US Stock Market Trending Down
Canadian Stk Mkt Trending UP
US Bond Yields Yields Trending Down (means prices go up)
Jeff’s Weekly Stock Market Commentary
Friday’s jobs report showed a noted decrease in hiring. It could be a sign that employers are becoming more cautious or it could just be a result of weather—time will tell for sure. One positive in the report was that lay-offs in the energy sector seem to be slowing down.
Beyond the jobs report though, the fact is that our economy is slowing and that should result in interest rates remaining lower for longer. As a result, we should see interest rates on US Treasury bonds continue to decline. That means additional profits in bond holdings like Vanguard Extended Duration ETF (EDV) and iShares Barclays 20+ Yr Treas. Bond ETF (TLT).
I have been a proponent of those bond ETFs for over 6 months now, even during the painful counter-trend move they made in February. They have been recovering and have out-performed the S&P 500 over the last quarter, six months and 1 year periods. Here is a chart of the S&P 500 versus TLT and EDV for the year-to-date:
The S&P 500 spent most of January in negative territory, went positive for most of February and then drifted back to roughly even at the end of March. For the first quarter, the S&P 500 was only up +0.38%. The bond ETFs had a strong rally in January then corrected sharply when the jobs report in February was released.
They then recovered in March. For the 1st Quarter, TLT posted a gain of 3.81% while EDV went up +5.08%. Granted, there was more volatility in the bonds than the S&P 500 this last quarter, but in the end it resulted in those owning TLT earning 10 times more than the S&P 500 index. Those holding EDV earned over 13 times more than the S&P 500.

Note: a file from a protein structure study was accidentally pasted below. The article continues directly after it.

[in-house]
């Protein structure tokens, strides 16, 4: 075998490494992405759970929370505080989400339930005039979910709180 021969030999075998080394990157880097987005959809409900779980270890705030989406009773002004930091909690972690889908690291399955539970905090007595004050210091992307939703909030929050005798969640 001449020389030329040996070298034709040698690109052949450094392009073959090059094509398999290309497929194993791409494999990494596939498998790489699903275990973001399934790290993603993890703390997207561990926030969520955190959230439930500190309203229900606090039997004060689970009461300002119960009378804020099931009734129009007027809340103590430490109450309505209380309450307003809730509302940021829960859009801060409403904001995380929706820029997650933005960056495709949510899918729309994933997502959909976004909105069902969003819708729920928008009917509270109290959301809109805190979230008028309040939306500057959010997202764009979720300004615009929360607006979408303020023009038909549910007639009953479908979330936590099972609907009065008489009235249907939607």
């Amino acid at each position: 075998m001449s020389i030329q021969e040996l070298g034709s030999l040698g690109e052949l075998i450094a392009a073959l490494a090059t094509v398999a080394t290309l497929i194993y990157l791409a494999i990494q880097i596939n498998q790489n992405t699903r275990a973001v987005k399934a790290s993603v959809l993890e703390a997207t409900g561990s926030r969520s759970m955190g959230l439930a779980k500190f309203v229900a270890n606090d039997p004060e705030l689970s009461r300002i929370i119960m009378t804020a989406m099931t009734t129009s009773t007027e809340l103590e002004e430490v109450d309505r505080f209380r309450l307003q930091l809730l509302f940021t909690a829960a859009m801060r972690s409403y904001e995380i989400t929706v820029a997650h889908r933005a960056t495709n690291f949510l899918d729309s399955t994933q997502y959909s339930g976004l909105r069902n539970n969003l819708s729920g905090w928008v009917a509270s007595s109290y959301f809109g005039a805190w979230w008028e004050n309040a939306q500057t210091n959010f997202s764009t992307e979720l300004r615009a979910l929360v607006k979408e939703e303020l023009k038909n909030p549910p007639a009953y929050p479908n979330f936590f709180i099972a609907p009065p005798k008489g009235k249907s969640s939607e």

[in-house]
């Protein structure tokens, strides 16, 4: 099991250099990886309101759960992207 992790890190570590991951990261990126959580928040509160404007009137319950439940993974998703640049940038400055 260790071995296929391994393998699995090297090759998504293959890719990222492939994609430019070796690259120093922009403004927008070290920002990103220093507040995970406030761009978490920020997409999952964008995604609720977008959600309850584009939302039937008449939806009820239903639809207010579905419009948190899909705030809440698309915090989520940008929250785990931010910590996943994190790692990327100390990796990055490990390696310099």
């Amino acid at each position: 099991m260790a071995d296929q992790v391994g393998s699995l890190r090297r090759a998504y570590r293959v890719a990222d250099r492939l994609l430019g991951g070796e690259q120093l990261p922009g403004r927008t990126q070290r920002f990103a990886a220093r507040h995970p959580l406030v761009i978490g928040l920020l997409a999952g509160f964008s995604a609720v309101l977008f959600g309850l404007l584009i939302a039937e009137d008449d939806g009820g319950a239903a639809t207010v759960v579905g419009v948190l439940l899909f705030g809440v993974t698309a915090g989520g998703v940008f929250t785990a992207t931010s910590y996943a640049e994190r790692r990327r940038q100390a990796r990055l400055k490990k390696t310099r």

The Federal Reserve has indicated that any increase in interest rates going forward will be dependent on the data. The year-over-year comparisons were favorable in the first quarter because of last year’s number. Over the next two-quarters, the previous year’s comparable’ s should result in 2015 GDP numbers that disappoint to the downside. So I expect these bond positions to continue to out-perform the S&P 500 over the next couple of quarters.
The underlying problem continues to be that economies all around the world are struggling with disinflationary pressures. Here in the US, we are relying on the actions of the Federal Reserve to try to prevent deflation and spur inflation. I believe, though, that the core issue is structural and will require a change in regulation and taxes. That will require a Congress that can get something done and a President that will sign it—neither of which seem very likely as all eyes are focused on posturing for the next election.
With the stock market coming to the realization that growth is slowing, I recommend that retired investors remain cautious and that they limit their exposure to stocks. This is not a time to be fully invested.
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